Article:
Mobile shopping continues to rise in prominence as reports on this year’s Black Friday sales start to roll in. According to a report from Adobe, this past Black Friday set a new record in online sales with $3.34 billion, a 21.6% growth year-over-year. Mobile shopping accounted for $1.2 billion, about one third of the total online volume, a 33% y-o-y increase. Major retailers such as Amazon, Walmart, and Target reported that mobile traffic and sales were on the rise, with Target saying that 60% of its Thanksgiving sales were done on mobile devices.
While the total sales number from brick-and-mortar retail still dwarfs that of ecommerce, data from multiple reports suggest that it is in decline. Analytics firm RetailNext says net sales at brick-and-mortar stores fell 5.0% over the Black Friday weekend, while the number of transactions fell 7.9%. According to retail research firm ShopperTrak, physical store visits fell 1% during Thanksgiving and Black Friday when compared with one year ago.
What Brands Should Do
As ecommerce, especially mobile commerce, continues to grow and erode physical retail, brands and retailers can no longer simply rely on traditional distribution and sales channels to effectively reach a migrating consumer base. As the numbers show, retailers and brands operating physical stores will need to learn to properly utilize tools in mobile, email and social promotions to boost sales and update their retail strategies with a mobile-powered, omnichannel approach.
The Lab has extensive experience working with retail and CPG clients to develop and implement digitally-enhanced retail experiences. The recently-opened NYX Cosmetics store at Union Square is a proud showcase of our team’s work in crafting a digitally enhanced, innovative retail experience. If you’d like to learn more about how your brand can develop an omnichannel retail strategy and mobile-driven retail solutions, please contact our Client Services Director Samantha Holland ([email protected]) to schedule a visit to the Lab.
Sources: TechCrunch & Reuters
It was a huge Black Friday weekend with the NRF reporting 59 billion dollars in sales, almost a 13 percent increase from 2011. Comscore also reported record e-commerce sales of over 1 billion dollars, led in part by a growth in the digital content category, which surged 29% from 2011 sales driven by growing smartphones and tablet adoption. Branding Brand also released a report on smartphone e-commerce sales indicating that mobile optimized sites outpaced overall Black Friday growth— with a 221% year-over-year sales increase.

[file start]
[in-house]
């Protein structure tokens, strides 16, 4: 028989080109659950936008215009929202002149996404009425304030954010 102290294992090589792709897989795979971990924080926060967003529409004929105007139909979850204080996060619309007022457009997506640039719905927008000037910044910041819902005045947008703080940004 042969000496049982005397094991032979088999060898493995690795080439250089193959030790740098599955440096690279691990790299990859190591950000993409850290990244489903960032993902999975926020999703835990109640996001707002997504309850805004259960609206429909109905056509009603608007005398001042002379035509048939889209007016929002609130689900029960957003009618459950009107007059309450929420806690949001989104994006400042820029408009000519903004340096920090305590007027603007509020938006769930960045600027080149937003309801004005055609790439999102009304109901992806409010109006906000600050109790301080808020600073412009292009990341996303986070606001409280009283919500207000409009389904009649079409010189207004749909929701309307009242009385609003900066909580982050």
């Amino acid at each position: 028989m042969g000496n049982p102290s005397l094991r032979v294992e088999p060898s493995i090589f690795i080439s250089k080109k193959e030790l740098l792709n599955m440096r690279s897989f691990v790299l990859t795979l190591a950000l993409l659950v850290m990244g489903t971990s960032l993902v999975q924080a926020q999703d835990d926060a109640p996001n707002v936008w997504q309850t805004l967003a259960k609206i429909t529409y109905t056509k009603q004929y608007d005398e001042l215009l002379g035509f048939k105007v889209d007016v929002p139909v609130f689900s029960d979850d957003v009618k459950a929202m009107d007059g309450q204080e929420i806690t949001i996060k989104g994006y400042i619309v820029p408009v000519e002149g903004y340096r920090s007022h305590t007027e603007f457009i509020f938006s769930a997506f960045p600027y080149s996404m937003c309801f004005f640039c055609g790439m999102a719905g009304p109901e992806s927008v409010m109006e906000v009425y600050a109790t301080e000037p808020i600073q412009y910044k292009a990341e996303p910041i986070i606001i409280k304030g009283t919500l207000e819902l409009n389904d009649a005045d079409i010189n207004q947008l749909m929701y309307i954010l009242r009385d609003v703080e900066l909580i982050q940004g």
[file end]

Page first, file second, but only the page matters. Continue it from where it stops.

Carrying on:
China’s biggest retail day is “Singles Day,” which is celebrated on November 11th and is a bit of an inverse Valentine’s Day in which people buy gifts for friends that are still looking for love. E-Commerce sales for this year’s holiday were reportedly $4.6 billion— roughly four times e-commerce sales for Black Friday. With numbers like that it might just be a matter of time before Singles Day makes its way to the US.
Retailers and sellers looking for innovative ways to reach their customers this holiday season are looking towards social media as an emerging marketing and business tool.Â According to a study by Shop.org, almost half of retailers surveyed said they would increase their use of social media this holiday season. So itâ€™s no surprise that to kick off the season, retailers from Best Buy to Barneyâ€™s used social networking sites on Black Friday to tell eager shoppers about bargains, discuss purchases, and help solve customer service issues.
Retailers continue to use contests and sweepstakes to help drum up holiday shopping excitement. Sears held a Facebook sweepstakes for lucky customers to win gift cards and buy items at Black Friday prices early. Continue reading “Holiday shopping gets social”
Can you feel it in the air? That brisk breath of air may not be the weather; instead itâ€™s the sharp inhale as retailers who have spent as much as nine months preparing for the holidays step back, square their shoulders, and prepare to face what Holiday 2009 may bring.
Every product you see, ad you read, sale you line up for was carefully orchestrated last spring when retailers (and brands who sell into retail) made their call on Christmas. Those decisions came during perhaps the darkest hours of the macro-economic news fest, coming off one of the toughest holiday seasons on record.
Imagine being the buyer who had to commit to inventory, pricing and terms? It must have felt more like prognostication than retail merchandising. I have been asked a lot lately to make my own call on the holiday season. Itâ€™s easy to predict the worse. Continue reading “Holiday bounceback thanks to…robotic hamsters?”